Make a scene
Words: Luke Fox
The golden age of hip-hop seeps into some of the most revered television series of the modern era. From Nas to Wu-Tang Clan, classic 1990s rap tracks are scene-stealing moments.
Editor’s note: This story originally appeared in the fall 2022 issue of XXL Magazine, now on newsstands.
Nas’ classic track “NY State of Mind” is a fitting soundtrack to fuel the road to revenge. ozark badass Ruth Langmore slips the rapper Illmatic into his van’s CD player and revs up for revenge in the Season 4 episode “Death’s Cousin,” which premiered on Netflix last April. Truck wheels spit mud on a dusty road as DJ Premier’s searing beat for the 1994 track blasts through the speakers and the Queensbridge genius with the half-moon cut rocks its poetic aggression . Nearly three decades after its release, the song has provided a sense of nostalgia in one of the most beloved television series of the modern era.
Of course, acclaimed street music amid contemporary wood decor used in the Emmy-nominated ozark episode for Outstanding Music Supervision may be an odd pairing, but it’s the careful song selection of ozarkGabe Hilfer’s music supervisor making the stage sing. As music supervisor for some of TV’s most cutting-edge series, 45-year-old Hilfer has the ability to weave those 1990s hip-hop influences into top-notch TV and film productions and bring them into the world. whole world. His work on Netflix ozark— a dark and gripping drop into the world of high-stakes money laundering, set in the sticks — garnered rave reviews for its talent for seamlessly weaving rap classics into its gripping narrative.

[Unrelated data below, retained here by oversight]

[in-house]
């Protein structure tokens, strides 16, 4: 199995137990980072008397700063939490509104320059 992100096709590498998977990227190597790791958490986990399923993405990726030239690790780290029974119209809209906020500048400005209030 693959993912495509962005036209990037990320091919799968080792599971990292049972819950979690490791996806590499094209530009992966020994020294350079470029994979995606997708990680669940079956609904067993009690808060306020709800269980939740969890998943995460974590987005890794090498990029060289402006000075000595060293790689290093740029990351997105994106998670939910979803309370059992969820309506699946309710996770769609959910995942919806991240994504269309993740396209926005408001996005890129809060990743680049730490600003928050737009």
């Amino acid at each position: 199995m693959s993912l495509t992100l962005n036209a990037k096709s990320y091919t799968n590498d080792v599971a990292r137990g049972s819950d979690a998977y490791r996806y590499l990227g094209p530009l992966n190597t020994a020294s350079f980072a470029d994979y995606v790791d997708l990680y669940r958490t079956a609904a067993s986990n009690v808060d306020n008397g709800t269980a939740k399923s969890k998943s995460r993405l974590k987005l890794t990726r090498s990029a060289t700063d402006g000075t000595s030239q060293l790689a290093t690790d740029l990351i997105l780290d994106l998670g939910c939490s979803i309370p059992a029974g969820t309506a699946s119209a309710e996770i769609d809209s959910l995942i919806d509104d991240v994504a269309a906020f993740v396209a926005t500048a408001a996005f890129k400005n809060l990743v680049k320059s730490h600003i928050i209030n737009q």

ozark isn’t the only TV series to jump on this trend. In 2022, hits on the small screen such as Euphoria, Booty and Atlanta have enriched their visuals with vintage bars from artists like Juvenile, Wu-Tang Clan, Tupac Shakur, Big Pun, Puff Daddy and Lauryn Hill, to name a few. Although not set in the 1990s, they draw inspiration from this dynamic period to reflect theme, character, and ethos.
Bootywhich debuted on Apple TV+ in June, labors in the gleaming opulence of Bad Boy Records dominance in the late 1990s – Ma$e’s ‘Feels So Good’, ‘Can’t Nobody Hold Me Down by Puff Daddy, “It’s All About the Benjamins” and “Money, Power, Respect” by The LOX – to fit the lavish lifestyle of main character Molly Wells, a divorced billionaire discovering her new life, played by Maya Rudolf.
The show’s musical supervisors, Kerri Drootin and Charlie Haggard, were hired later in production to inject the Los Angeles-based show with familiar New York beats. Puffy’s “Bad Boy for Life” is the soundtrack to the crew’s glitzy car for a charity gala in Episode 6. The show is littered with popular 90s hits as “Feels So Good” opens the series as a yacht heads towards a larger birthday yacht. “It was just a super fun scene,” Haggard shares. “I remember seeing it completely dry. They just had sound effects from the noise of the crowd there. There was no music the first time we saw it. So it was a blank canvas. Coming up with ideas for it and then seeing “Bad Boy for Life” plugged in was just a very rewarding time for what we do.